Every day until the start of camp on July 26, we'll be giving you one juicy nugget to whet your appetite for the return of football. We'd give you more but the CBA forbids two-a-days. Sorry.
Top training camp battles: Offense
Here are the top five battles, ranked in order of importance.
1. Starting left tackle: Will Derek Sherrod return to practice before Marshall Newhouse locks up the position? Will Newhouse flash the inconsistency he showed last season, when he ranked 56th of 57 offensive tackles in pass protection by ProFootballFocus.com, and leave the door open?
On paper, this should be no contest. Sherrod was the first-round draft pick in 2011; Newhouse lasted until a fifth-round compensatory pick in 2010. Then again, it's not as if the Packers' offense struggled after Newhouse replaced Chad Clifton. Newhouse should be improved with last year's experience and this year's focus and reps at left tackle. Plus, he's got the entire offseason as a head-start.
Nevertheless, Newhouse isn't taking anything for granted.
"Marshall comes to work and does his job and knows his assignments," offensive line coach James Campen said. "We've been preparing him. He basically was a starting tackle last year for a lot of games, on both sides. I'm sure he probably feels more comfortable staying in one spot. I mean, what player wouldn't? But, nope, he's the same guy."
2. No. 2 quarterback: Graham Harrell is the overwhelming favorite but how much patience do the coaches and general manager Ted Thompson show if he struggles in the first couple of preseason games? Can seventh-round pick B.J. Coleman get a grasp of the playbook and new mechanics quickly enough to push for the job? Or does Thompson have to go shopping to bring in someone with some experience?
3. Running back snaps: James Starks is the overwhelming favorite to be the No. 1 back but can he solidify that status by staying healthy through the preseason? Can Alex Green, a third-round pick last year who barely played as a rookie because of a torn ACL, get on the field and show he's as good in pass protection as he is carrying the ball? Or does Brandon Saine, who does everything well but doesn't have any overwhelming traits, push for a bigger role?
Remember, quarterback Aaron Rodgers has more career rushing yards than all of the running backs combined. That more than anything signals the youth of a group featuring Starks (third year), Green and Saine (second years) and two undrafted rookies.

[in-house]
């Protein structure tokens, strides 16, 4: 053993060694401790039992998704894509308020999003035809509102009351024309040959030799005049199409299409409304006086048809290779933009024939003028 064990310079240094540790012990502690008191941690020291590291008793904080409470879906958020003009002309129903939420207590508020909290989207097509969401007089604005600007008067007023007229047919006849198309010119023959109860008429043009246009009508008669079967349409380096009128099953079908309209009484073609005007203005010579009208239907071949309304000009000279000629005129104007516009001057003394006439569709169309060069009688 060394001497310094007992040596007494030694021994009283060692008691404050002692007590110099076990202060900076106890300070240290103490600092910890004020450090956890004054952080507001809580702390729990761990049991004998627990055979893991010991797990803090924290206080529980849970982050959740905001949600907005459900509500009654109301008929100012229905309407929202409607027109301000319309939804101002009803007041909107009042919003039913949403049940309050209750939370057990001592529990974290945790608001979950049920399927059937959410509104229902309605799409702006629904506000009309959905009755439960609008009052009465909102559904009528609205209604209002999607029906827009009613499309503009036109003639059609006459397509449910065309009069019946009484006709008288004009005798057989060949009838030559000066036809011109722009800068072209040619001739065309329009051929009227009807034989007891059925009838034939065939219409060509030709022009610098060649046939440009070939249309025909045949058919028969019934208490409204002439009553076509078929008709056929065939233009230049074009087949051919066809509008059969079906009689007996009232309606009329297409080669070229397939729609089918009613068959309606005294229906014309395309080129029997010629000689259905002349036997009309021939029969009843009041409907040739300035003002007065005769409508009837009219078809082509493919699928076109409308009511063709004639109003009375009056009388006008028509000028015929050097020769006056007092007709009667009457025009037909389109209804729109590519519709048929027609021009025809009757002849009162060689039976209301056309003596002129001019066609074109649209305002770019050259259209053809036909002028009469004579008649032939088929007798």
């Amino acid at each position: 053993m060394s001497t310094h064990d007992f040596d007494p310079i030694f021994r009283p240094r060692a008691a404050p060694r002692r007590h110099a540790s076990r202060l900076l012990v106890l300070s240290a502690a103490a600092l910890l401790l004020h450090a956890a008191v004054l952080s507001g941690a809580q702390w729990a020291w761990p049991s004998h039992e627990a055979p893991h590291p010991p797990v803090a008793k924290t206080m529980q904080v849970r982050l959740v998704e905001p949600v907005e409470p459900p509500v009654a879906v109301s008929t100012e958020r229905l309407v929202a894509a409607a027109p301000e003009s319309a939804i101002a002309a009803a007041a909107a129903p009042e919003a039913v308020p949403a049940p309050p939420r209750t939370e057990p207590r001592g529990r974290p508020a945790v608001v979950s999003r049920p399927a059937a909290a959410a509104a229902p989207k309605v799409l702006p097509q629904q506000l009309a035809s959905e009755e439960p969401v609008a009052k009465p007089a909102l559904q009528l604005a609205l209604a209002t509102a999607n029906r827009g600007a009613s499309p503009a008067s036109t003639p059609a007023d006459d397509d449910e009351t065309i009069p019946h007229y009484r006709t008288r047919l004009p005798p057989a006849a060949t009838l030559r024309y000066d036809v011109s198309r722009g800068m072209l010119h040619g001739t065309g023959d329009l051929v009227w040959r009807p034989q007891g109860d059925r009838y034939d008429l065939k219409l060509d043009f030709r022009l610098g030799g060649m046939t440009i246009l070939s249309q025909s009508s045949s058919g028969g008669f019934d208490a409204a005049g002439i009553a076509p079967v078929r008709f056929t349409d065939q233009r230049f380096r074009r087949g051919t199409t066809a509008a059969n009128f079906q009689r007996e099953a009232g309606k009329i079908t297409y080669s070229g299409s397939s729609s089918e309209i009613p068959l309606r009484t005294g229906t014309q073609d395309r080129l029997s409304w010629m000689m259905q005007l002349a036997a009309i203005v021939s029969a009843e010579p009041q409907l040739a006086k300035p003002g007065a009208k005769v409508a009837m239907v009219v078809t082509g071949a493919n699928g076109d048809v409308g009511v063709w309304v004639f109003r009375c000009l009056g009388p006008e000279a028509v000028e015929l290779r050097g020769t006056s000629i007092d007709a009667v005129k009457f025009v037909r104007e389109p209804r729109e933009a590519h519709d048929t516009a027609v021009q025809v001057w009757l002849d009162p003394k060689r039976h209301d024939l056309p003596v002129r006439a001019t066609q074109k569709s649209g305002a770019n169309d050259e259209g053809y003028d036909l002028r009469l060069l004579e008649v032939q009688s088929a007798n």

"Your job as a coach is to take the individual and his strengths and maximize those and develop those things that you perceive as a weakness," coach Mike McCarthy told ESPNMilwaukee.com's "Green and Gold Today" radio program. "And the one thing we perceive as a weakness in the running back group is youth. And we feel like we have a very good formula of success for developing young players. That's really the only – I don't even like to say the word ‘concern,' because I'm not concerned about it. It's really the only obstacle that group needs to overcome."
4. Tight end depth: Andrew Quarless (knee) might not be available to start the regular season — or play at all this season. He averaged 20 snaps in his 10 games. Who picks up that slack? Tom Crabtree's role is probably maxed out because he's basically a one-dimensional blocker. That leaves it to second-year players D.J. Williams and Ryan Taylor. They'll get plenty of action in training camp and the preseason to figure it out. If nobody steps up, McCarthy is going to have to scrap some of his two- and three-tight-end looks for more three,- four- and five-receiver packages.
5. No. 6 wide receiver: You know the names. At 6-foot-4, Tori Gurley is almost always open. Diondre Borel, with his quarterback background, has a great feel for the game. Really, given the veteran talent at receiver, the opportunities to make plays in the passing game will be few and far between. That's why, for all the interest in this battle, we have it ranked at the bottom of this list.
Special teams almost always is the determining factor in these end-of-the-depth-chart battles. Gurley was a one-man block party on punts at training camp last year. Borel will have to make his mark on the coverage units.
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Bill Huber is publisher of Packer Report magazine and PackerReport.com and has written for Packer Report since 1997. E-mail him at email@example.com, or leave him a question in Packer Report's subscribers-only Packers Pro Club forum. Find Bill on Twitter at twitter.com/PackerReport.